"I'm sure over time we are going to see more use and more arrests," said Perkins County Sheriff James Brueggeman.
The bordering counties to Colorado are seeing more green than any other parts of Nebraska.
"I have talked to other officers from out west who believe it has had a huge impact, a huge increase in number of their arrests," said Kearney officer Pat McLaughlin.
Keith County jail has been overflowing with inmates that they have to send elsewhere; of course not all are marijuana related cases.
Most busts are from traffic stops but not all of them. "We did have a case here recently where deputies served a search warrant and took down marijuana grow operation here in Perkins County. We are also running into cases where individuals have the e–cigarettes with hash oil in them," explained Sheriff Brueggeman.
As bordering counties have their hands full, the state patrol is getting a bit of a break. They've seen a decrease statewide in the amount of marijuana being brought into the state from a year ago.
McLaughlin hopes it stays that way. "We as Nebraskans should oppose any efforts to legalize it, we should push for stronger consequences because realistically you take your ticket and you go pay your fine. Did you learn anything?”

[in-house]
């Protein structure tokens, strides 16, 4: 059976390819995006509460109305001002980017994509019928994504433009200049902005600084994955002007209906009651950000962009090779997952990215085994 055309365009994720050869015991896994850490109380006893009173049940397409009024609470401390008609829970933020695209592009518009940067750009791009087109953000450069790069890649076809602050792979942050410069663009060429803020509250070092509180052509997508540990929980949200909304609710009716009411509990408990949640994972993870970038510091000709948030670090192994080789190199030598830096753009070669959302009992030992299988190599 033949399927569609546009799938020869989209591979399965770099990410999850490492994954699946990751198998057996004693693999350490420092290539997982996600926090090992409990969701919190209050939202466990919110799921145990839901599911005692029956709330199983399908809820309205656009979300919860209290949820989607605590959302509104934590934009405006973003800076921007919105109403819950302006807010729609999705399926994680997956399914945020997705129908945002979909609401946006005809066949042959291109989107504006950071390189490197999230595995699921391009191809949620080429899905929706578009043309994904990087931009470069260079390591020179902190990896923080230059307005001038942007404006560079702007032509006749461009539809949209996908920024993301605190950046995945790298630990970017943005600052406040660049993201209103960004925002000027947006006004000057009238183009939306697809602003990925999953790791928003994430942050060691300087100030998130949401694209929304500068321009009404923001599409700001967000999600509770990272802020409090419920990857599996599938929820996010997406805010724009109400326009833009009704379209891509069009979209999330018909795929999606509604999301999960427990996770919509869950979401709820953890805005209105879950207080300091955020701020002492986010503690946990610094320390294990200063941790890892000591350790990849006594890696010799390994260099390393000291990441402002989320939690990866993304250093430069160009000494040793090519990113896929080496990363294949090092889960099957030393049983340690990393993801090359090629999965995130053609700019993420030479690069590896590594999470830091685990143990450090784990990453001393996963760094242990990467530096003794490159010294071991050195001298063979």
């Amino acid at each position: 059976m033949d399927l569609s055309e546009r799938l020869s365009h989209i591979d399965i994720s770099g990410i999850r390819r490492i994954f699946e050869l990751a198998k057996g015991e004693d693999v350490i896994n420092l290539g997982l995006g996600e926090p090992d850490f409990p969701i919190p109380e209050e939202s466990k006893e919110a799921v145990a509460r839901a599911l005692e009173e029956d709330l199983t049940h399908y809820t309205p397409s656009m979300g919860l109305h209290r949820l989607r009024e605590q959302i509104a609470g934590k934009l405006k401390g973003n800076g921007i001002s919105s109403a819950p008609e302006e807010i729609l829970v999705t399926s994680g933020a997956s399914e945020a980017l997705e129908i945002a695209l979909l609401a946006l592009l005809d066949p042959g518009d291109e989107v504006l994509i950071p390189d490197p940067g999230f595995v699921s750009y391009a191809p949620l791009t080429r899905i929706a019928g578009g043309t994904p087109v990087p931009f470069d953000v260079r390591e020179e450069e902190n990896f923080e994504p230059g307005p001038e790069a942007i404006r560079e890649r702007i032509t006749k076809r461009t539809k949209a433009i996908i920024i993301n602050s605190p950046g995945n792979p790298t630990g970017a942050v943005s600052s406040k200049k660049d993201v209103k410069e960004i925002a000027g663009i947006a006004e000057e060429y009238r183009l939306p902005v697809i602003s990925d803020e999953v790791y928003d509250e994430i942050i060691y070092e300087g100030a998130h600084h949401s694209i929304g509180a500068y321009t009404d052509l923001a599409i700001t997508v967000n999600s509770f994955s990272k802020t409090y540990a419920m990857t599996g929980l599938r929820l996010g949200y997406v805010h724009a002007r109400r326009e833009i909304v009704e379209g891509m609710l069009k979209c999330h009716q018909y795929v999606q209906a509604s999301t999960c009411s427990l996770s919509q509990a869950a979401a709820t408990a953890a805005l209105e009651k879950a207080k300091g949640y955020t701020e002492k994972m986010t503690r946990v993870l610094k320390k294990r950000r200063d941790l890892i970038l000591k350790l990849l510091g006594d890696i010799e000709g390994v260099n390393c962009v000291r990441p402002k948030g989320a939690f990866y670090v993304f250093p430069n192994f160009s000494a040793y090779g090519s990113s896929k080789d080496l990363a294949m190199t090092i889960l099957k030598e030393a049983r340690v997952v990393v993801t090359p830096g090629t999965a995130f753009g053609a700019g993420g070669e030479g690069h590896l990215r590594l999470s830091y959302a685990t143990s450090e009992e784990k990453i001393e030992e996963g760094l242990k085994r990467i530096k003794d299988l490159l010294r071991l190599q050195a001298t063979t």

McLaughlin believes smoking a smidge of pot will bring other problems down the line."It's a drug, and like any drug it has that tendency to lead towards other drugs. In my opinion it is a gateway drug so if you're a parent and say well marijuana is better than methamphetamines, is it? You may never know."
He adds parents need to be aware and take action, even giving their kids over-the-counter drug tests. "Whether the state says its illegal or not, if you’re a parent and you don't oppose it, if your willingly allow your kid to go out and to be exposed to marijuana or use marijuana, then look in the mirror in five years when you have an addict for a son or daughter."
Of course, possession of marijuana is still illegal in Nebraska. Having less than an ounce of it can result in a $100 fine plus court costs, more than an ounce is considered a misdemeanor resulting in harsher consequences.